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Sun shines on drinks sales in solid fortnight for pubs and bars


Warm weather and the Rugby World Cup have helped operators and suppliers end September and start October in robust year-on-year growth.


CGA by NIQ’s Daily Drinks Tracker shows average sales in managed venues in the final week of September were +8% ahead of the equivalent week in 2022. That was followed by year-on-year growth of 4% in the following week to last Saturday (7 October). Daily sales fluctuated in line with the temperatures and the dates of big matches in the World Cup and other sporting competitions. There was particularly notable growth on Sunday 24 September, when games for Scotland and Wales and Premier League fixtures triggered a year-on-year uplift of 16%, followed by double-digit increases on Monday and Tuesday (25 and 26 September)—though sales tailed off towards the end of the week. Sales climbed in line with the temperatures over the first week of October, with growth peaking at 6% and 7% on Wednesday and Saturday (4 and 7 October)—the latter benefiting from temperatures in the mid-20s and England’s World Cup fixture against Argentina. The warm weather made it a good fortnight for the Long Alcoholic Drink (LAD) category. Cider sales were up by 16% and 9% in the last week of September and first week of October respectively, with beer not far behind at +12% and +7%. Wine (+7% and +4%) and soft drinks (+5% and +3%) were in decent growth too, though spirits (flat and -5%) were in the red.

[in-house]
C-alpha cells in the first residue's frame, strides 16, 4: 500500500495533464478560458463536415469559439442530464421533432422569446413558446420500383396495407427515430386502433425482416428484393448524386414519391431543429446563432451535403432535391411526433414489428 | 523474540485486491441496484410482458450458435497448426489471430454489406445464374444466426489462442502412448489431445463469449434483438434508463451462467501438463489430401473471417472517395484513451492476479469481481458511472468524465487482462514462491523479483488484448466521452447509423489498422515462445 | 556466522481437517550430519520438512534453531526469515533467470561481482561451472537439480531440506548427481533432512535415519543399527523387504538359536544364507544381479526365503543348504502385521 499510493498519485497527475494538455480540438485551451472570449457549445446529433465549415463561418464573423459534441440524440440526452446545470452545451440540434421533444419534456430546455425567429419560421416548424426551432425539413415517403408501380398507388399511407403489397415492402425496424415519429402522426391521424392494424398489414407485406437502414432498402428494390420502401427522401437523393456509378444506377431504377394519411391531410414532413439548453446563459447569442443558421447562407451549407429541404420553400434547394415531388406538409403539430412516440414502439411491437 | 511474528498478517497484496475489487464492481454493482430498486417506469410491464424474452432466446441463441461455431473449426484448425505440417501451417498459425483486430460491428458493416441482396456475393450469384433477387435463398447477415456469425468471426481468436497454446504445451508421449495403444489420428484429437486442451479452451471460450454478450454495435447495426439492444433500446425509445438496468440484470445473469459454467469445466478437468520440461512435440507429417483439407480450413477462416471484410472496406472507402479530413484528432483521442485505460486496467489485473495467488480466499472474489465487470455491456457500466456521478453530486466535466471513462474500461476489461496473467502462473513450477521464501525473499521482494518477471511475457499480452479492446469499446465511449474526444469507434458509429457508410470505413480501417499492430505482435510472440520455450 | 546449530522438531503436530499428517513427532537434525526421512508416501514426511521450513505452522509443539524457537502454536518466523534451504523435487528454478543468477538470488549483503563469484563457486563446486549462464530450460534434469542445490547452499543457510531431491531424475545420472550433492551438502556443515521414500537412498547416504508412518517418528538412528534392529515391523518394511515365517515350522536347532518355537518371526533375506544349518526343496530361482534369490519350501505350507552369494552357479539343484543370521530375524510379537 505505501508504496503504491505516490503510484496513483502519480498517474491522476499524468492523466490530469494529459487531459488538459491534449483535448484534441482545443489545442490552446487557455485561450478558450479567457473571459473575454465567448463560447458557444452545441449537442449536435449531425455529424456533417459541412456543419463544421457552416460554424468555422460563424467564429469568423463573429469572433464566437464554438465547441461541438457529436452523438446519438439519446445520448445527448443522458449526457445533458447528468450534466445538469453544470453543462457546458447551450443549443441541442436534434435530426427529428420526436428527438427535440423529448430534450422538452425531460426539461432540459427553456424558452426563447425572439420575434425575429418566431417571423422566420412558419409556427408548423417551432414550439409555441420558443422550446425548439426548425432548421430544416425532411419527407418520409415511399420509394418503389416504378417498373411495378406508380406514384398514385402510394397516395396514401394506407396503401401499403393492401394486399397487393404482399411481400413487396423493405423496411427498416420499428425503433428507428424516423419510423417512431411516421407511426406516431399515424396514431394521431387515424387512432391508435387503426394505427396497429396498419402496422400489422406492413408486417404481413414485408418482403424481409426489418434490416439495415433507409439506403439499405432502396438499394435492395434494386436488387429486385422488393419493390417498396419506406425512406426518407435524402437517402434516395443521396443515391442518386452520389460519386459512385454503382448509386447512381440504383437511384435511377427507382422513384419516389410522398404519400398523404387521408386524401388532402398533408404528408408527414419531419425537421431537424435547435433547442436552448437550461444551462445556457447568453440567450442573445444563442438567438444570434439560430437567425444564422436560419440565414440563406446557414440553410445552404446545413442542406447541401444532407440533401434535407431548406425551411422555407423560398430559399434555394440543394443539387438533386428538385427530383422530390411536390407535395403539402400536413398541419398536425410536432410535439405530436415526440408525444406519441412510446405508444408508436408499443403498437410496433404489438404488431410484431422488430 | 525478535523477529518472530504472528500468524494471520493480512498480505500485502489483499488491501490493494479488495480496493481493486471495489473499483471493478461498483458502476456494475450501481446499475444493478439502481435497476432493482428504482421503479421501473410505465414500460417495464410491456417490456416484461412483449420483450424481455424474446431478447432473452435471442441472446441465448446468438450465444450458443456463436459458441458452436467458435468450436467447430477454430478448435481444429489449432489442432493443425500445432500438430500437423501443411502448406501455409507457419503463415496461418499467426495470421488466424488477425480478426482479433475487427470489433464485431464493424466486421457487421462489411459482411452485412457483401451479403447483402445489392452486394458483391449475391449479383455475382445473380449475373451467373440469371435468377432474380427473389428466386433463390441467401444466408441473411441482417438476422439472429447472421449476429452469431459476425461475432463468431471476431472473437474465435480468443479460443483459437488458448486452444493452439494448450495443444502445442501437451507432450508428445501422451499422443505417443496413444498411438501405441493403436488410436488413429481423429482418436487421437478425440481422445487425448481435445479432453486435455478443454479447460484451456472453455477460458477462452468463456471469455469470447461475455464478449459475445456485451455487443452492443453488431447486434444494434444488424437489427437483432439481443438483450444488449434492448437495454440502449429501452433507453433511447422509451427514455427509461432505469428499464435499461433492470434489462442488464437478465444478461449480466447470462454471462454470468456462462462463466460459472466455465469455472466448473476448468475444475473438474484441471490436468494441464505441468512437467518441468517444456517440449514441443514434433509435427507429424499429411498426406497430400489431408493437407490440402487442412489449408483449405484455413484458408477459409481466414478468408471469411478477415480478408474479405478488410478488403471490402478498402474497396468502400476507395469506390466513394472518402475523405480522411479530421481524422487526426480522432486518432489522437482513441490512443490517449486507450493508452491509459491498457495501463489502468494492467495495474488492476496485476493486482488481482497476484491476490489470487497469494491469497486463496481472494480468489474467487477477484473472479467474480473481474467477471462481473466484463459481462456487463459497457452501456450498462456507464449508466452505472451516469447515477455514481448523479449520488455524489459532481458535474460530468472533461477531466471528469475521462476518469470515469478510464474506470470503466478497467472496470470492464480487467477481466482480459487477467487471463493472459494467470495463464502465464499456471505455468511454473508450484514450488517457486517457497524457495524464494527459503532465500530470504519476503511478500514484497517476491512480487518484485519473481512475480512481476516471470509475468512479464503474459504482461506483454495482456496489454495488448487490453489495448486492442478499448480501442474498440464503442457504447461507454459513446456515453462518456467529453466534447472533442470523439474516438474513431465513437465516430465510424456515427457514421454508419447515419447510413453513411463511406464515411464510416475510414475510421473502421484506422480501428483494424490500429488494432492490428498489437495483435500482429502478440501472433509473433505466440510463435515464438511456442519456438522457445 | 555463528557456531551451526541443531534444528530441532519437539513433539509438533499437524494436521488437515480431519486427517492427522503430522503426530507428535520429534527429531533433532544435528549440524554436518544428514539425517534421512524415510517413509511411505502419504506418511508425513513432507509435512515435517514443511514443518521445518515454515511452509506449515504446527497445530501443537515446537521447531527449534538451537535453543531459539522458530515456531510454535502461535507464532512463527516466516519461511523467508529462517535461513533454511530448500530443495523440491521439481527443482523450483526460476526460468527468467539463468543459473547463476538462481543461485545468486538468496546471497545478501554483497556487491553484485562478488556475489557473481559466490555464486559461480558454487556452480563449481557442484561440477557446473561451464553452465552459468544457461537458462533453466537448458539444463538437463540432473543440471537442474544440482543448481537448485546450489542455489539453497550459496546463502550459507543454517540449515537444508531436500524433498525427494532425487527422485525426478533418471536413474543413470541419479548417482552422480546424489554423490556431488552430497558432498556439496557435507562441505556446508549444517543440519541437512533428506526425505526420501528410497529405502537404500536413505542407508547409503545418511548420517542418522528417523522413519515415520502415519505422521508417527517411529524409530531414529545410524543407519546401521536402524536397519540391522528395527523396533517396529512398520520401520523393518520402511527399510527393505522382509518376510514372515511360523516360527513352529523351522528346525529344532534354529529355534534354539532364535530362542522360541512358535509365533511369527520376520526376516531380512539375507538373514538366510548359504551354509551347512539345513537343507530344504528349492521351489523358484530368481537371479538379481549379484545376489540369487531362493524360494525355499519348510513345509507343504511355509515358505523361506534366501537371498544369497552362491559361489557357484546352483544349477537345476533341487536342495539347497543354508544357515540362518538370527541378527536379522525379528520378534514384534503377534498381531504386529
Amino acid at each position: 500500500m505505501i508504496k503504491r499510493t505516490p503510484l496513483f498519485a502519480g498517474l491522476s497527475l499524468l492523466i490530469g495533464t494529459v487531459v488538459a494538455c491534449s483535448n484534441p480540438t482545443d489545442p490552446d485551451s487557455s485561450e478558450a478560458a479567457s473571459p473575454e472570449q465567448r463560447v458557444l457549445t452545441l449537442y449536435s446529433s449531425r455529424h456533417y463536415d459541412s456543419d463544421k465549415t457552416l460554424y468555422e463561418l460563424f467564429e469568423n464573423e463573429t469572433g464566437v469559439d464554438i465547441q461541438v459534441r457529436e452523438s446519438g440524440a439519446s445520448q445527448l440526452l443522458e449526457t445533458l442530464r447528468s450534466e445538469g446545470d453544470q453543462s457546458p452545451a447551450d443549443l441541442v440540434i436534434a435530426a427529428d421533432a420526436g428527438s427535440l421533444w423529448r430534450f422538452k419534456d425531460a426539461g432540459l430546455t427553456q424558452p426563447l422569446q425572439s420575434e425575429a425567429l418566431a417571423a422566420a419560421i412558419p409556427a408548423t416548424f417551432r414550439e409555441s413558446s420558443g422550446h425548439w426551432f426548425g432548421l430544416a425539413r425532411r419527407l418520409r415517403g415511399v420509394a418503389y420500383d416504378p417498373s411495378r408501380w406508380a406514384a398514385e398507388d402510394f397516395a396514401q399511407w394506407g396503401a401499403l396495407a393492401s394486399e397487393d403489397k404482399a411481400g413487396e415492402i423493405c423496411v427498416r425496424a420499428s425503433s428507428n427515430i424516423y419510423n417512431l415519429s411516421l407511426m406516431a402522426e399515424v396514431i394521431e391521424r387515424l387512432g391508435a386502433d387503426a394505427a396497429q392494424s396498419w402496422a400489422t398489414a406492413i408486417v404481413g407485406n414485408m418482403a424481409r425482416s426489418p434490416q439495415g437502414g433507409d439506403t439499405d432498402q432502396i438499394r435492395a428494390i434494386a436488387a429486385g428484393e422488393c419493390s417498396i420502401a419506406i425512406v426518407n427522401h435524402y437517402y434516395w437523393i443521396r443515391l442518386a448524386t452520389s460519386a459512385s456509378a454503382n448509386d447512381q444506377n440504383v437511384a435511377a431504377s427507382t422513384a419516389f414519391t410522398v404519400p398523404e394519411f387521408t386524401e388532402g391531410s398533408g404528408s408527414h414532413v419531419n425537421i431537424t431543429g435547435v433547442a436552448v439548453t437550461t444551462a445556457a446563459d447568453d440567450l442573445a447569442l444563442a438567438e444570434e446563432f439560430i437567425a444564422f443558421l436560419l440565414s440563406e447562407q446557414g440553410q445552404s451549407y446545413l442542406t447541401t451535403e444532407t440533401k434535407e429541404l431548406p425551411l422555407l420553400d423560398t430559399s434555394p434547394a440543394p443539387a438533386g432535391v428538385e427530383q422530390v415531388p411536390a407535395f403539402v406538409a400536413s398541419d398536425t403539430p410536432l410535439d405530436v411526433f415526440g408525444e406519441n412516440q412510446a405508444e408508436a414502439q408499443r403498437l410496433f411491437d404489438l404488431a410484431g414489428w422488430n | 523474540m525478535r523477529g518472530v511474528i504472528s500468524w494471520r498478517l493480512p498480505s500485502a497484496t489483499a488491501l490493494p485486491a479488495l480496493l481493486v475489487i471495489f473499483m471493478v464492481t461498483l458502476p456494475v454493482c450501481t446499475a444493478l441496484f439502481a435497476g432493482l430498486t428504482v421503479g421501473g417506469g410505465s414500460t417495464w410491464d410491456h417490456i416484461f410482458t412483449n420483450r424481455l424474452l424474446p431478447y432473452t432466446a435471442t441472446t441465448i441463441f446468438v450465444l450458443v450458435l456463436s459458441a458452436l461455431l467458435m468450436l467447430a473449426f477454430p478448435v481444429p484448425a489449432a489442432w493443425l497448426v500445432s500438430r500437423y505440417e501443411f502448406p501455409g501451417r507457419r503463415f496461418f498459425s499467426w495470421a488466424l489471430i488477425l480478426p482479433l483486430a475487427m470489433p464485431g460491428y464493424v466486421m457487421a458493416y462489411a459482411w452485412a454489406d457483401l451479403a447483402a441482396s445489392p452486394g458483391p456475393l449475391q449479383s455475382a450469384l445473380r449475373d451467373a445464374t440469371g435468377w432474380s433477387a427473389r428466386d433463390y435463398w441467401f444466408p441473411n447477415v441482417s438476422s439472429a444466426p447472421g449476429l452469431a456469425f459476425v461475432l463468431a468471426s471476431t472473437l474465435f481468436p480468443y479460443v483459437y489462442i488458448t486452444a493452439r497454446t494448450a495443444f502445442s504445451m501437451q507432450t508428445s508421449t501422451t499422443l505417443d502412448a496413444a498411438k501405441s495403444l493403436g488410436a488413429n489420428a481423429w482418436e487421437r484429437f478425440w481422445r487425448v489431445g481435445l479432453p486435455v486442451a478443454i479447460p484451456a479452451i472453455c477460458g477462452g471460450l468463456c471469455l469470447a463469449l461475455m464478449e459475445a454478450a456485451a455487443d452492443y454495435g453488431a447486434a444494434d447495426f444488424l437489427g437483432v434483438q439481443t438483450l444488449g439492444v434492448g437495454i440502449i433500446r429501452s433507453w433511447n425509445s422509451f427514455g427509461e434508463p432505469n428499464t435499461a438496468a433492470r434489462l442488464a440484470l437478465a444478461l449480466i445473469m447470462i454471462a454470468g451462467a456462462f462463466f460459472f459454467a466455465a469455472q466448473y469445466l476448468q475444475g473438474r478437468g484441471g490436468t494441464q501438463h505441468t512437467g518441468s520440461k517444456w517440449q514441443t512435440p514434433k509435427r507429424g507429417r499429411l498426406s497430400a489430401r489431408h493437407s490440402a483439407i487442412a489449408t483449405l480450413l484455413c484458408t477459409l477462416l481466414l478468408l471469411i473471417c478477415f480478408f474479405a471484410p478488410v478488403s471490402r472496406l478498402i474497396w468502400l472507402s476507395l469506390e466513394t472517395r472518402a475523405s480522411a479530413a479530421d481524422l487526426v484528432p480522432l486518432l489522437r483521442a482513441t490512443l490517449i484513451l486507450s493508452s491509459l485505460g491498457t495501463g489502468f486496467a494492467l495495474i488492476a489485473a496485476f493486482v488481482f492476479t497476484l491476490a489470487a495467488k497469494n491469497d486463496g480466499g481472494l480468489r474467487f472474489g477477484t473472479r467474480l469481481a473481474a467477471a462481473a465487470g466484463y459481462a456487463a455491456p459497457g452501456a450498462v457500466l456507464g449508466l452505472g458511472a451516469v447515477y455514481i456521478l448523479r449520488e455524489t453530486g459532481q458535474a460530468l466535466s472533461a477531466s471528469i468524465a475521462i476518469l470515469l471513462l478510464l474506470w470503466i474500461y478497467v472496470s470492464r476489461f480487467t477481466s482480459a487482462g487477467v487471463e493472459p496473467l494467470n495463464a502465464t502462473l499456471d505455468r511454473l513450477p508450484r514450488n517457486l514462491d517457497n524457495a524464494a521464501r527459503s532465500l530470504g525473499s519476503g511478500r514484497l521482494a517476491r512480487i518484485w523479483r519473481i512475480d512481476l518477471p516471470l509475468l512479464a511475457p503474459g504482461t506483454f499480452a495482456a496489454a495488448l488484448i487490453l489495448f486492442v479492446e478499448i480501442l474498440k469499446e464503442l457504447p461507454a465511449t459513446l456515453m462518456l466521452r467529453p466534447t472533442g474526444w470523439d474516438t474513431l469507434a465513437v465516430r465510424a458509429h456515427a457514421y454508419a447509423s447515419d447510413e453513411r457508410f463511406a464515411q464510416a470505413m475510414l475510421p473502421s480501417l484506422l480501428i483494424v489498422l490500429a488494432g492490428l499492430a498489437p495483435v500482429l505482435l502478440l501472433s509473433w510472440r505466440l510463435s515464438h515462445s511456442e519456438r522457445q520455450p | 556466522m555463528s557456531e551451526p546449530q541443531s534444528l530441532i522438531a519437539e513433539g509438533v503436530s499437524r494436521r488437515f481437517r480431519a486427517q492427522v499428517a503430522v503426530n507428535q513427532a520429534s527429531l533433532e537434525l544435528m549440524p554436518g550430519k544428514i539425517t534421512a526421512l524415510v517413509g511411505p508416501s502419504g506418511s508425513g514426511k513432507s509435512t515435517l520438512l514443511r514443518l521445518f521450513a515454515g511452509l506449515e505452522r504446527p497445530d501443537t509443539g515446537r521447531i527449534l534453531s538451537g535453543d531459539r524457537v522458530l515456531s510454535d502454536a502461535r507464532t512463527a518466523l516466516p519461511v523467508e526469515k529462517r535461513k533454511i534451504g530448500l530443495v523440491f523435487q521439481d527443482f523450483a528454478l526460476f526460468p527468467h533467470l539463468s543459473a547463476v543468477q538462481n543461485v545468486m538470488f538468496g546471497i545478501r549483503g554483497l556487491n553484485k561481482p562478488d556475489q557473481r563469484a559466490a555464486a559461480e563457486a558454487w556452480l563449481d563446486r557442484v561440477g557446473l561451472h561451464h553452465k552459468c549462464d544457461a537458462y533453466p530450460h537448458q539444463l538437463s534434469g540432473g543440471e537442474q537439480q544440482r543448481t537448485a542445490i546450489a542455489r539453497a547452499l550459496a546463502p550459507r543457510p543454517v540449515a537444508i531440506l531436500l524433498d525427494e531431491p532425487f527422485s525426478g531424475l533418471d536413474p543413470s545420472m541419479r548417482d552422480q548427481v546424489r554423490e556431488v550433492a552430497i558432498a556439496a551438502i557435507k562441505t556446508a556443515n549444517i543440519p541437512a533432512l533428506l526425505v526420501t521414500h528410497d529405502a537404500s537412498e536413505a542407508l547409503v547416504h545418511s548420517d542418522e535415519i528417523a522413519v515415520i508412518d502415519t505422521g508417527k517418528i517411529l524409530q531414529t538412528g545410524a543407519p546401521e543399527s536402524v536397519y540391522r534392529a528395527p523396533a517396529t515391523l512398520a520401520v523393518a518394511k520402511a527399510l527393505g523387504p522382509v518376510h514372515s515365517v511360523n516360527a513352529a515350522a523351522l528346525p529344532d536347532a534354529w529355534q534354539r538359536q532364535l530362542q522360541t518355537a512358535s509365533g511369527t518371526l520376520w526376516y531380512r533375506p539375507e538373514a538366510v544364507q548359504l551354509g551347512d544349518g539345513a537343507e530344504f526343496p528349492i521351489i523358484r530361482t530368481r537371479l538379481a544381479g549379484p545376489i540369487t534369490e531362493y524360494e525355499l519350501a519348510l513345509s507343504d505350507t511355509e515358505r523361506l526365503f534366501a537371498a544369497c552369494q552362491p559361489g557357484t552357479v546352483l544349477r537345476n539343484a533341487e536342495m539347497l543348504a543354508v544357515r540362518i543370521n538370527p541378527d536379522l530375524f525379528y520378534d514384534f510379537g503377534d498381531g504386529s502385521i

“It’s good to see drinks sales growth holding up well with inflation as we start the final quarter of 2023,” says Jonathan Jones, CGA by NIQ’s managing director, UK and Ireland.


“The unusually warm weather has helped pubs and bars to claw back at least some of the sales they missed over a dismal summer of weather, and the Rugby World Cup has delivered further valuable growth for LAD brands. It’s very clear that consumers remain as eager as ever to drink out despite ongoing pressure on disposable incomes, and that bodes well for the all-important festive season.”


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